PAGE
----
Thursday, October 09, 2014

International meet in North Gujarat village: Top civil rights groups seek local solutions to regain lost land rights

By Our Representative
Agreeing that it was impossible to work out a common strategy for farmers and pastoralists to fight for land rights, participants at a meeting of the International Land Coalition (ILC), a global alliance of civil society organizations, stressed on seeking “viable local solutions” to “rampant” privatization of land taking place in different countries of Asia in the name of setting up developmental projects. The meeting was held in a North Gujarat village in Bechraji taluka, Gopnaad, where land prices have zoomed by three to four times following the top car manufacturers, Maruti-Suzuki’s decision to set up shop about 25 kilometres away.
While international participants, including those from India, debated on how privatization of land was sharply affecting food security and displacing local people, especially poor farmers and pastoralists, local farmers attending the meet said land was being bought by “interested parties” like hot cake in the area. “Land prices were just about Rs 4 to 5 lakh per bigha about two years ago. But now, they have gone up to Rs 25 lakh. Those who are interested in buying land are mainly farmers, who had sold their land in Sanand area, where the Tatas have set up their Nano plant”, said a farmer, adding, “There is no opposition to such deals.”
A senior activist from Gujarat, who was part of the organizers, Maldhari Rural Action Group (MARAG), an Ahmedabad-based civil rights group, told Counterview on the sidelines of the international meet, “While we have been able to register some success in our campaign, as seen in the Jameen Adhikar Andolan Gujarat’s (JAAG’s) effort leading to downsizing of the Mandal-Bechraji Special Investment Region from 44 villages to just eight last year, there are huge ups and downs, too. We have found that often farmers decide to give up their struggle for saving land, their only means of livelihood, once they are offered a market plus rate.”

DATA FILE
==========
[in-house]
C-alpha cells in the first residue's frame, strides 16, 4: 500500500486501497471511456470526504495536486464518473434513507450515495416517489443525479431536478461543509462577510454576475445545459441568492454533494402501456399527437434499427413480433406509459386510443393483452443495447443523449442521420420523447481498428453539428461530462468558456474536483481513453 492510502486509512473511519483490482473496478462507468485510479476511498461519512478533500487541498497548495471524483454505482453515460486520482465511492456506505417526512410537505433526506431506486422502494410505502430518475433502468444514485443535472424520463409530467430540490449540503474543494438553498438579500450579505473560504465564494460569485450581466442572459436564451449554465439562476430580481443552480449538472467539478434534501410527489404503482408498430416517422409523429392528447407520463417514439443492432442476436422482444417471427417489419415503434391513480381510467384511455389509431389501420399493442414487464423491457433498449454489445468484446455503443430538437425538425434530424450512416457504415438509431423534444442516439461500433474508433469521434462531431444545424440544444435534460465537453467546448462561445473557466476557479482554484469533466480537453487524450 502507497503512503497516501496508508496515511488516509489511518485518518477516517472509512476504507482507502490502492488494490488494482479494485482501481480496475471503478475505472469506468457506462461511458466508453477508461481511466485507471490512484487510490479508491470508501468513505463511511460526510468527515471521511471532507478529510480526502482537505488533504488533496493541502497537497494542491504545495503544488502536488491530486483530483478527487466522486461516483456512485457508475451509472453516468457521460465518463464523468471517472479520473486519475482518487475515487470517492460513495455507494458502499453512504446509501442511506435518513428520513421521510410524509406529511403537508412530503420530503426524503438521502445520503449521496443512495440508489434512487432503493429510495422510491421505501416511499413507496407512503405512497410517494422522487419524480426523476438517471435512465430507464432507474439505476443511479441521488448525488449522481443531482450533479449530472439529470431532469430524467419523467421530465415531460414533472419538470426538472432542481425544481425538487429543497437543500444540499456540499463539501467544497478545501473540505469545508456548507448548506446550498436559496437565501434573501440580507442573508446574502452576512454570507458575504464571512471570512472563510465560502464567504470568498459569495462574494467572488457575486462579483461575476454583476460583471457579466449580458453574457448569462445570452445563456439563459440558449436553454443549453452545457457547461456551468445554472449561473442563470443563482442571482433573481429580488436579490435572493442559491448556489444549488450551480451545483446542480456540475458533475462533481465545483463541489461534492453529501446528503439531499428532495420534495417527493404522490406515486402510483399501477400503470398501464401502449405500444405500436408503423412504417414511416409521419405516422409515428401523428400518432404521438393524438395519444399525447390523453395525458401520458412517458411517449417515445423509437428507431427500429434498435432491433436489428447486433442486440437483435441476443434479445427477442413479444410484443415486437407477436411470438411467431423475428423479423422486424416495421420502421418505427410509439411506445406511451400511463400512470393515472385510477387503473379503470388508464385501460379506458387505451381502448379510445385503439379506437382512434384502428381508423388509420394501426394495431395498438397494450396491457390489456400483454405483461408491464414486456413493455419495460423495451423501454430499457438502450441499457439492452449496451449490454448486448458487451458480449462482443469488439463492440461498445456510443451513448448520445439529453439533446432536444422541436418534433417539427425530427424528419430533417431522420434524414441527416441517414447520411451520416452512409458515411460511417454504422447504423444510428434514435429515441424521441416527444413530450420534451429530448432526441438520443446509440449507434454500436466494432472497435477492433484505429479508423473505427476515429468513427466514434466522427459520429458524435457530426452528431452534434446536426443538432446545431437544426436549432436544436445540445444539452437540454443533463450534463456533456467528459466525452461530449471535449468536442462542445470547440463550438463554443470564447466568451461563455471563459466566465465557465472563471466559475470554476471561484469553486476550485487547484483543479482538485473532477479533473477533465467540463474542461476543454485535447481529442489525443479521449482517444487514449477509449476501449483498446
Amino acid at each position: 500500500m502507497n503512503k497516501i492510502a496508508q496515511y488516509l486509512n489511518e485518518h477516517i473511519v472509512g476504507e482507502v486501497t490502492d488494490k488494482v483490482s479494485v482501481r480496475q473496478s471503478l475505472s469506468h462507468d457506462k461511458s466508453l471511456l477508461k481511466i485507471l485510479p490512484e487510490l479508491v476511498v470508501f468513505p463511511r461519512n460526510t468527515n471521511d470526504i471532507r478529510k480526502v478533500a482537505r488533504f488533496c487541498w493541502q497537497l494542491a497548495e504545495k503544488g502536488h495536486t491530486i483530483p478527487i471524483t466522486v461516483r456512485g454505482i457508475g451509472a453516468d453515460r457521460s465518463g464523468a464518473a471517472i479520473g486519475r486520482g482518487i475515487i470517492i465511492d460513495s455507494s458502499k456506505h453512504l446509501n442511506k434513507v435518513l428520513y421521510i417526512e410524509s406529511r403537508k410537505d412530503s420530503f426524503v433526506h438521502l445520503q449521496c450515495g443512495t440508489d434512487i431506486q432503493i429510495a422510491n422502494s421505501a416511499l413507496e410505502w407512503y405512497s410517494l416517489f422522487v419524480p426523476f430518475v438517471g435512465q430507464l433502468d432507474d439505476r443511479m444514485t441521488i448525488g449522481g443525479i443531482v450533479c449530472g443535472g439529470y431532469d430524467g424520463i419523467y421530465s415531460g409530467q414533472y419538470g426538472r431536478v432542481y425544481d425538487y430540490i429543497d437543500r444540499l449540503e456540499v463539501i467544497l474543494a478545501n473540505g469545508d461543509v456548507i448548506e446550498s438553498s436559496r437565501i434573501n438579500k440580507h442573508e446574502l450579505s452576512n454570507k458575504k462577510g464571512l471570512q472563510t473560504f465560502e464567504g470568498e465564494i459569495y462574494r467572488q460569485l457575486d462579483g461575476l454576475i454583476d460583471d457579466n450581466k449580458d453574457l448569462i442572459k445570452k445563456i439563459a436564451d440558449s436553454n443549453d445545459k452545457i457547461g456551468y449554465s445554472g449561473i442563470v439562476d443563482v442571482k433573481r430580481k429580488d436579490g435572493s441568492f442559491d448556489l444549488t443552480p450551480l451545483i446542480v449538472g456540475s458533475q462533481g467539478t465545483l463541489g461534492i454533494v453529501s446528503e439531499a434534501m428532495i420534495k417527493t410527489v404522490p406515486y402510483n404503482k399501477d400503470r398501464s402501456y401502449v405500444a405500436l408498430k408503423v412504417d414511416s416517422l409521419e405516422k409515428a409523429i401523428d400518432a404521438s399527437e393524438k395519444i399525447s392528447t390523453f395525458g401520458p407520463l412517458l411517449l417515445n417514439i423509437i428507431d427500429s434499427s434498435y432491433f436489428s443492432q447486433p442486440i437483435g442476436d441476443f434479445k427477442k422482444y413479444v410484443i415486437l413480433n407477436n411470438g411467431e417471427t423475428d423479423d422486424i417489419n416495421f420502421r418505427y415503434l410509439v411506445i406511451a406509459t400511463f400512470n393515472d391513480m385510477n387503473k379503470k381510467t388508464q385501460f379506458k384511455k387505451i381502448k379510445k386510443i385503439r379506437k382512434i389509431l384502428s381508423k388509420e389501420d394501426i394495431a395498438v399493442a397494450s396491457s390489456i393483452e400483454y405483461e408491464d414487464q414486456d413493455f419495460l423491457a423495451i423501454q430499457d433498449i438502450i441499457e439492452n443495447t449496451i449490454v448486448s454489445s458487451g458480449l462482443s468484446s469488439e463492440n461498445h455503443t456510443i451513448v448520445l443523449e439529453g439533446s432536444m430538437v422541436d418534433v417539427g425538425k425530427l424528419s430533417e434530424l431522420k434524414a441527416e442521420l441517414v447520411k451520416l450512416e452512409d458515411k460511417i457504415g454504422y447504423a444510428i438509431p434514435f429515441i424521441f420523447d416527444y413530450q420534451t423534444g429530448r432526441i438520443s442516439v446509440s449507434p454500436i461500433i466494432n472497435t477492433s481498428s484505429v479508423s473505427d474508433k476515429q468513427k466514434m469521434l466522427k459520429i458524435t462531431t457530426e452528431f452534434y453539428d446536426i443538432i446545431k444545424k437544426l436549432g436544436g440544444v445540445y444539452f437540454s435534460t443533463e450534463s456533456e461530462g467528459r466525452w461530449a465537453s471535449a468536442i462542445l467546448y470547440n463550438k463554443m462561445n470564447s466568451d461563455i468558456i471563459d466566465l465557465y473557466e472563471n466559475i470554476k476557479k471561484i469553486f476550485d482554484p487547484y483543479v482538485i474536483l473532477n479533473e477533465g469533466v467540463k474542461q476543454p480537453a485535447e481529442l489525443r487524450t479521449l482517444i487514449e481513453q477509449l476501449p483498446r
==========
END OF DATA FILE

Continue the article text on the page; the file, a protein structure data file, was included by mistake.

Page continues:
Julio Virola
Jun Virola, representing a civil rights group in the Philippines fighting for farmers’ and fishermen’s rights against the privatization onslaught, told Counterview, “Though it is term we do not like to use, as it is coined by the Organization for Economic Cooperation and Development (OECD), an exit policy is what is needed at a time when major structural changes are taking place in most economies of Asian countries. It must take care of the interests of small farmers in the face of developmental projects by providing them with viable jobs and livelihood, which is what we advocate with our government. This is particularly important, because these structural changes from rural to urban-industrial economies are inevitable. Experience suggests that small farms are not as sustainable as large, commercial farms.”
Not all agreed with such an approach. Dinesh Rabari, who heads MARAG, told mediapersons at the end of the four-day meet, that there was a need to fight against “land grabbing” taking place in India and other countries to “safeguard the interests of vulnerable groups. Annalisa Mauro, representing the ILC’s secretariat in Rome, said that the loss of land leads to a sharp setback to food security to the vulnerable sections, adding, big foreign companies taking up projects in several Asian projects are contributing to this. Iwan Nurdin from Indonesia said, industrial projects on agricultural and pastoral lands have led to “environmental degradation”, hence they should be “opposed”.
Dinesh Rabari
While a similar view was taken by representatives from Mongolia, Kyrgyzstan, Mongolia, Nepal, Indonesia and Cambodia, MARAG distributed results of survey it conducted recently in 90 villages of Gujarat suggesting that the norm, fixed by the Supreme Court two years ago, that for every 100 animals there should be 40 acres of grazing land, is not being implemented. It said, in the 90 villages surveyed, it was found that there was a shortage of 74 per cent of grazing land in villages of Lakhatrana taluka of Kutch district, 63 per cent in the villages of Shankeshwar taluka of Patan district, and 50 per cent in the villages of Patdi taluka of Surendranagar district.
Answering a question, Karishma Barua, also from the ILC’s secretariat in Rome, said participants from Bangladesh and Pakistan “failed to attend as they did not Indian visa on time”, though swiftly adding, “There was no hurdle on the part of the Ministry of Foreign Affairs or the Indian embassies in the respective countries. Only, they were intimated just a fortnight before the meeting was to begin, October 6, hence they did not have time to get the visa.”

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